In October 1986, frontline journalist Dele Giwa was murdered by a letter bomb in Lagos. Preliminary police investigations stated that senior officers of Mr. Babangida’s intelligence services, who had hounded Giwa in his final days, had questions to answer regarding Giwa’s death. The mystery of the Giwa assassination remains unsolved till date.

An interminable journey

A maddeningly convoluted transition programme, whose terminal date soon became a mirage – first 1990, then 1992, and then 1993 – is one of the most significant things Babangida will be remembered for.

Early on in his administration, Mr. Babangida inaugurated a Political Bureau to kick off, as it were, the national debate on a viable future political ethos and structure for our dear country. The political bureau was soon followed by a Constituent Assembly, which in 1989 fashioned a new constitution for the country.

Also, in 1989, he created, by presidential fiat, two political parties, the Social Democratic Party and the National Republican Convention. Then in 1991, he released a controversial list of prominent politicians whom he said were banned from participating in the transition programme.

In October 1992, he cancelled the results of the parties presidential primaries, causing new primaries to be held in March 1993. And then in June 1993, he annulled the results of the presidential elections, presumed to have been won by billionaire businessman MKO Abiola.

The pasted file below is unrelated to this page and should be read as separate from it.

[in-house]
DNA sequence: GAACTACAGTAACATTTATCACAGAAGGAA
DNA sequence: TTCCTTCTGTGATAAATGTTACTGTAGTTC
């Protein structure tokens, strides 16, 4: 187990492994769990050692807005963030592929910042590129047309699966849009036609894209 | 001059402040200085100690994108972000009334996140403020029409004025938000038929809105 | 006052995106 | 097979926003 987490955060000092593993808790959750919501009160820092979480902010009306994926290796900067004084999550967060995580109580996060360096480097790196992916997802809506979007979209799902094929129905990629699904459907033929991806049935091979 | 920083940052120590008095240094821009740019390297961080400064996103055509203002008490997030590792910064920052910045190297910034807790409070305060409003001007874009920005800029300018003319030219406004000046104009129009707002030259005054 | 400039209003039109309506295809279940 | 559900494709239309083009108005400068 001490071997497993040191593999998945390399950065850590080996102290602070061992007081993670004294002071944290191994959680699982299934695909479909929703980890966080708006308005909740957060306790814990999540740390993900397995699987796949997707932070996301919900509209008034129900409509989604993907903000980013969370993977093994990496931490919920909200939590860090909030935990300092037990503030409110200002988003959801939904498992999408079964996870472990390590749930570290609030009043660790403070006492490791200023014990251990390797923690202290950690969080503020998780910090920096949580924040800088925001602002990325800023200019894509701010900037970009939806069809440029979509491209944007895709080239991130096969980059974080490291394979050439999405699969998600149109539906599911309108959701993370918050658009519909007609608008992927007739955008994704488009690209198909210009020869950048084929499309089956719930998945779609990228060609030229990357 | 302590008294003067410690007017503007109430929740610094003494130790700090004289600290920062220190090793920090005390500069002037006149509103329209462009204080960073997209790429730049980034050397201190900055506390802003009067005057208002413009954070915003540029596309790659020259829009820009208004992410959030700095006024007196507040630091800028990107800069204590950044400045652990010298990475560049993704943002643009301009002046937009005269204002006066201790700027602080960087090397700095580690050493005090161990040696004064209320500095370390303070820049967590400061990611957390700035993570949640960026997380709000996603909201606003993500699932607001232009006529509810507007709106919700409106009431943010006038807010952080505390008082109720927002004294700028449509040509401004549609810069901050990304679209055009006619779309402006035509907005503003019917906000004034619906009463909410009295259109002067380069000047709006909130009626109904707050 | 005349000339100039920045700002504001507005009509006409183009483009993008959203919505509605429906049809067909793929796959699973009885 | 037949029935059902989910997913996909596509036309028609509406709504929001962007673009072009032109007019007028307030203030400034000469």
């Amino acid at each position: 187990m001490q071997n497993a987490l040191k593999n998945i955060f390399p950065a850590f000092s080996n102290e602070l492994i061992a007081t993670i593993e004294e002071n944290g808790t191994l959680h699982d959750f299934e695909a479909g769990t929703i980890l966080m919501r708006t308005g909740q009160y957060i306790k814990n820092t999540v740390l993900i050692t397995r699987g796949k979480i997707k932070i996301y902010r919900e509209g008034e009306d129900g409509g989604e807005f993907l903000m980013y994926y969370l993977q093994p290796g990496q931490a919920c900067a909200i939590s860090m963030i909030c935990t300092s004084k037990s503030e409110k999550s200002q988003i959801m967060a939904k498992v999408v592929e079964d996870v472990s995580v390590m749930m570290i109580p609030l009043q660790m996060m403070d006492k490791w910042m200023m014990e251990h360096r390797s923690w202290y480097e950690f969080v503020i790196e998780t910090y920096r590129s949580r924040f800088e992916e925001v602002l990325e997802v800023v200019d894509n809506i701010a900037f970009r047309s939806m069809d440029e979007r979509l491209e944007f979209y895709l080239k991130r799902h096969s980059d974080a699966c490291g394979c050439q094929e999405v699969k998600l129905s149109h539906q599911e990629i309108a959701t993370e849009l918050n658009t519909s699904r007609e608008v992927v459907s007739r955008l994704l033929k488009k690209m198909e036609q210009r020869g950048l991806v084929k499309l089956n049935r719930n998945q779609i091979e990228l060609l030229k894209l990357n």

This was the final straw

By this time, Nigerians had finally had enough of his shenanigans, and violent protests forced him to step aside on August 27, 1993. “My colleagues and I are determined to change the course of history,” Mr. Babangida told Nigerians in his maiden speech as Head-of-State, on August 27, 1985.

By the time he reluctantly relinquished power exactly eight years later, he had achieved that goal, far more successfully than he, or anyone else, could ever have imagined.

This article, authored by Tolu Ogunlesi, was originally published in the NEXT newspaper, April 17, 2010.

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Ayomide Akinbode

Ayomide Akinbode holds a degree in Chemistry but has a passion for History and Classics. When he is not writing, he’s either sleeping or playing Scrabble.